As England plunges headlong into winter, it feels like a good time to reflect upon my six months spent in Australia, experiencing winter in the Southern Hemisphere. We’ll begin in Rockhampton, “the Beef Capital of Australia”, which is nestled safely in the tropics of Queensland. The spire marking the Tropic of Capricorn can, in fact, be seen in the town, although the true divide is a little further south.
Along with its celebrated ten-gallon hats (of which I saw none) and cow statues (of which I saw many), Rockhampton is famous for its free zoo which exhibits various specimens of Australian wildlife. One of the many enchanting aspects of Australia is the vast amount of stunning fauna that can be seen without the need for iron bars, however. Though the zoo is impressive, a stroll around the exterior parks provides animals aplenty.
Amongst the rainbow lorikeets, Australian magpies and sulphur-crested cockatoos that scavenged the picnic area of the Garden Tearooms, one bird immediately stood out, both for its striking markings and behaviour. This turned out to be the blue-faced honeyeater, or banana-bird. Having earned these two names for a reason, the species’ eclectic diet includes various plant materials alongside its staple of insects. This particular individual, however, was feeling curious, and having momentarily given up on its quest for visitors’ chips, opened a plastic box of salt packets with its beak, carrying one off to a branch among the garden’s great banyan fig trees.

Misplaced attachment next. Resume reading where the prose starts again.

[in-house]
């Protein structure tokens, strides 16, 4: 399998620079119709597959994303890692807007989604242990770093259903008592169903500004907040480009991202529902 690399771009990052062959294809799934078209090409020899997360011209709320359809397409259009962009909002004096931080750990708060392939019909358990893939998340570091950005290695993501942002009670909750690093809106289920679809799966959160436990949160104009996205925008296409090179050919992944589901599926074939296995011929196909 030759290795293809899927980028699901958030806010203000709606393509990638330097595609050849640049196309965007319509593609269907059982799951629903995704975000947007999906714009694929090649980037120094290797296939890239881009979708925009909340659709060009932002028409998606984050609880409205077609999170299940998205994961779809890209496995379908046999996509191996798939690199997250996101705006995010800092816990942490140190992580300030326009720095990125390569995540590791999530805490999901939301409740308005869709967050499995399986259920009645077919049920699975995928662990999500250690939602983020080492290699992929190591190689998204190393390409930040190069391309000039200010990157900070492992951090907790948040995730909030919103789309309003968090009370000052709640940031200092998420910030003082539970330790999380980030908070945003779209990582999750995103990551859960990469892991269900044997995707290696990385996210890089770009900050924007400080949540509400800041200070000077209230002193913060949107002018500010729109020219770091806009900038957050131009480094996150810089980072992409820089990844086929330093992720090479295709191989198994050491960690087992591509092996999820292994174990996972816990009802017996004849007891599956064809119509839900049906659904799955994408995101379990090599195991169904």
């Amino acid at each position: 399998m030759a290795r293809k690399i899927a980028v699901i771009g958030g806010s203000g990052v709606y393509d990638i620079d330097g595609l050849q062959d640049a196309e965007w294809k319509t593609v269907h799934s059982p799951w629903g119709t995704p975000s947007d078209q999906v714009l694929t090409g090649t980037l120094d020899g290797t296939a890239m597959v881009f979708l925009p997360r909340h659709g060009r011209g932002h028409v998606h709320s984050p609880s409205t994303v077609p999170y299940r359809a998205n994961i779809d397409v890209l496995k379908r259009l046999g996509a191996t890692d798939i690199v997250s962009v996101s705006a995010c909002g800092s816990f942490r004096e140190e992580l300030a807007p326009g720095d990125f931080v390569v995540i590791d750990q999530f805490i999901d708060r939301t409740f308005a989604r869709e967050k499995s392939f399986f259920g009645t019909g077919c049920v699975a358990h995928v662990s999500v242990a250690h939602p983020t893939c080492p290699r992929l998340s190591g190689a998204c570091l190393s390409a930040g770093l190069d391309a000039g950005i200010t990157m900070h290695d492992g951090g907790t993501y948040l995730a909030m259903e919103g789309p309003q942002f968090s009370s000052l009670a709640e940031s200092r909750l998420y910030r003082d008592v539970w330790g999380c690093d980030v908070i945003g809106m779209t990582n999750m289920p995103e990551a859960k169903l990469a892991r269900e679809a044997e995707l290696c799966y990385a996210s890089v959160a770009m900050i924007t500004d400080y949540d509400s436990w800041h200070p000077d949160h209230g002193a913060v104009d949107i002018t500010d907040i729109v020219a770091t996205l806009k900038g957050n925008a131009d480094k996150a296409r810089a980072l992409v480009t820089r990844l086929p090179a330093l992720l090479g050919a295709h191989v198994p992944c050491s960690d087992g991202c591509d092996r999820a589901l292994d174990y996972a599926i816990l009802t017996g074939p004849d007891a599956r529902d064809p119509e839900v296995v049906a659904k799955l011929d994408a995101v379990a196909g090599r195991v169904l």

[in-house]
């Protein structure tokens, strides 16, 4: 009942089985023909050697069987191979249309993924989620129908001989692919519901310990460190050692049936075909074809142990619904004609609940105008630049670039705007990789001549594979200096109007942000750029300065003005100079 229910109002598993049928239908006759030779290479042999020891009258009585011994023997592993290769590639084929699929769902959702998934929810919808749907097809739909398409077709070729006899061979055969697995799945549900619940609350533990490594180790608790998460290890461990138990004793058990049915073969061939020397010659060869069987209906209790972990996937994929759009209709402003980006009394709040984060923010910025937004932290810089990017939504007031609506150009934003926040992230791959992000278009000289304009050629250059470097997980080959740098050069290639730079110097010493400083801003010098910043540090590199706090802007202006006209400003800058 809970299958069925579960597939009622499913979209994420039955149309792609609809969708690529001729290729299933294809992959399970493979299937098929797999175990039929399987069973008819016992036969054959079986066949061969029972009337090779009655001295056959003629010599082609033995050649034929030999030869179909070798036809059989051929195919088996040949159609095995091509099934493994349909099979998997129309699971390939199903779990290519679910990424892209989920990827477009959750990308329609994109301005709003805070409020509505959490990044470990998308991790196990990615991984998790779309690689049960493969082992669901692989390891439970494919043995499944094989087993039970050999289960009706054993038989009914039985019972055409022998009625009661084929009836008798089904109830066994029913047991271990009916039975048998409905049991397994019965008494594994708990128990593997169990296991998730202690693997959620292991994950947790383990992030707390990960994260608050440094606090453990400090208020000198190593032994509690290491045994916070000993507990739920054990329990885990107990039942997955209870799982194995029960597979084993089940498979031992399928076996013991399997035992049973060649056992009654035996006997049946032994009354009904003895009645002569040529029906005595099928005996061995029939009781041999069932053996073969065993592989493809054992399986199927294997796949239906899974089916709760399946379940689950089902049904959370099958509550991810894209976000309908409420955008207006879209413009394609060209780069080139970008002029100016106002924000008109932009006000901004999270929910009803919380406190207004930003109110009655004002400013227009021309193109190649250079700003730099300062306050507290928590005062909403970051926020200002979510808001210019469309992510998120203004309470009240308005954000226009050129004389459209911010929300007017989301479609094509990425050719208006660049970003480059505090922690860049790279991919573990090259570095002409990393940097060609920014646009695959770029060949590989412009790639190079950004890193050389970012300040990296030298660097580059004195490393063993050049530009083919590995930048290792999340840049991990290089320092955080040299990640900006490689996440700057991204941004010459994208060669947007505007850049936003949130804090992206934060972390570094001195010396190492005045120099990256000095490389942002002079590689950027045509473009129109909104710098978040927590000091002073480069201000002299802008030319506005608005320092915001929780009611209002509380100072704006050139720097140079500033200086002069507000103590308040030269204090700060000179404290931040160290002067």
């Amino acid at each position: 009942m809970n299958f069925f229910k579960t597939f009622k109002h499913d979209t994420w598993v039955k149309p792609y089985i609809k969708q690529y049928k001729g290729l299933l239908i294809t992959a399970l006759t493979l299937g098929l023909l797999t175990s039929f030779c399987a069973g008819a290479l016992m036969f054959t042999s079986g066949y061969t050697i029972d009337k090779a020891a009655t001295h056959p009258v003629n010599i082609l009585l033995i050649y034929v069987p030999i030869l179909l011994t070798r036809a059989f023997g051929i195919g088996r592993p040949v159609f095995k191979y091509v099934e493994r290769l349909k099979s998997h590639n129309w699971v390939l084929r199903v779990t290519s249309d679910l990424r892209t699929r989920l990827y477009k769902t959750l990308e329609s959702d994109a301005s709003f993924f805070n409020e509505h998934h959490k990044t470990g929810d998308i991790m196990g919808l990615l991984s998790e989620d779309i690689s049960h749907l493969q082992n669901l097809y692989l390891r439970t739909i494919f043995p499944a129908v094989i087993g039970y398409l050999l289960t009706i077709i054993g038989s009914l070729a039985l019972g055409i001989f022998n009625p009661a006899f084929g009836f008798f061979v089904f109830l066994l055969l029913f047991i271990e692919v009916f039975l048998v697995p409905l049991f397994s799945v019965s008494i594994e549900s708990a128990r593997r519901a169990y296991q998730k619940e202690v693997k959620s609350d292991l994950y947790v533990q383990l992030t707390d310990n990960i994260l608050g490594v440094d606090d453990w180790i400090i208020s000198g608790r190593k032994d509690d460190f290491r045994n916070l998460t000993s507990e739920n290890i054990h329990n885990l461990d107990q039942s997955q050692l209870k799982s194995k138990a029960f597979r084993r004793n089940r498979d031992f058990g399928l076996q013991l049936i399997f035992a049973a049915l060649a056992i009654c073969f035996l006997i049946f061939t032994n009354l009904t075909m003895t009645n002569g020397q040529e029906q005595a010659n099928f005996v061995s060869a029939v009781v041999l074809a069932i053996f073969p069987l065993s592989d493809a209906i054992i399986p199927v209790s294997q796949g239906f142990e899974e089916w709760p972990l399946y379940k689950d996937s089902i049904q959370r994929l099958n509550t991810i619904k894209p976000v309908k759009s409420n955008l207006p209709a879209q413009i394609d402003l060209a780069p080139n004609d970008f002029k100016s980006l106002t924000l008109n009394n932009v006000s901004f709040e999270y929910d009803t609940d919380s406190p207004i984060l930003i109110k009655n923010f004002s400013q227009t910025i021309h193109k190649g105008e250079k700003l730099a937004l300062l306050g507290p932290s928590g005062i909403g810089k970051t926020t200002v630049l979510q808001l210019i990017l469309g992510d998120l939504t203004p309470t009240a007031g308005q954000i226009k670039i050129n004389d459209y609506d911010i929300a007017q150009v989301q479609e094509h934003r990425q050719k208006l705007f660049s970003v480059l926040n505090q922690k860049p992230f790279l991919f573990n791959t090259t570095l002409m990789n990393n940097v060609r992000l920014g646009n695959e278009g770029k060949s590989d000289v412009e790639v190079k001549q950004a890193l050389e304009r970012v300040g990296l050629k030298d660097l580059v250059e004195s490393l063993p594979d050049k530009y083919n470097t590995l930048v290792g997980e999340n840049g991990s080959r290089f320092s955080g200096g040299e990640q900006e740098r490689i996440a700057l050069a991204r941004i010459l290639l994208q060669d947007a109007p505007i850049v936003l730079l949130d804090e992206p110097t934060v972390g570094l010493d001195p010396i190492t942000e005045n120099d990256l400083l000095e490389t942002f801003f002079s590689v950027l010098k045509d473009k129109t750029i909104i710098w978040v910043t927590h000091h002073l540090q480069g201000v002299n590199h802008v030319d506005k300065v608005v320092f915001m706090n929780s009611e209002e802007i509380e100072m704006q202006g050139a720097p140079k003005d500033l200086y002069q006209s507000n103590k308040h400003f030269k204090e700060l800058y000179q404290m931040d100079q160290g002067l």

The locals think little about waving away these creatures, whose attempts at food requisition are incessant and often effective. Such beautiful birds as the blue-faced honeyeater, whose azure-ringed eyes blink intelligence and contrast with their olive green velvet plumage, are hard to turn away, but the less they are encouraged to join in the better. Fatty chips and high amounts of salt are neither natural nor safe foods for birds, and this sort of interaction should not be encouraged. The honeyeater’s penchant for bananas is not viewed kindly by farmers, and a close relationship with humans can be dangerous to many animals, as in the case of the dingo.
Fortunately, the vibrant colours and personality of the blue-faced honeyeater can be enjoyed from a distance, and there are plenty of opportunities to observe this wonderful bird in the wild. Found throughout Queensland and its neighbouring states, the banana-bird is adept at making nests out of living plants, including the magnificent staghorn, which itself makes use of other trees for survival: a good example of a symbiotic relationship. While less obvious than the huge flocks of sulphur-crested cockatoos, the blue-faced honeyeater is easy to see, and well worth it. Listen out for its powerful squeaking call a little before dawn when the other birds begin to sing.
For more snapshots of our earth and its wonderful plants and animals, follow Earth to Us. I hope you will enjoy exploring the world with me as we listen to some of the fascinating stories that nature has to tell us.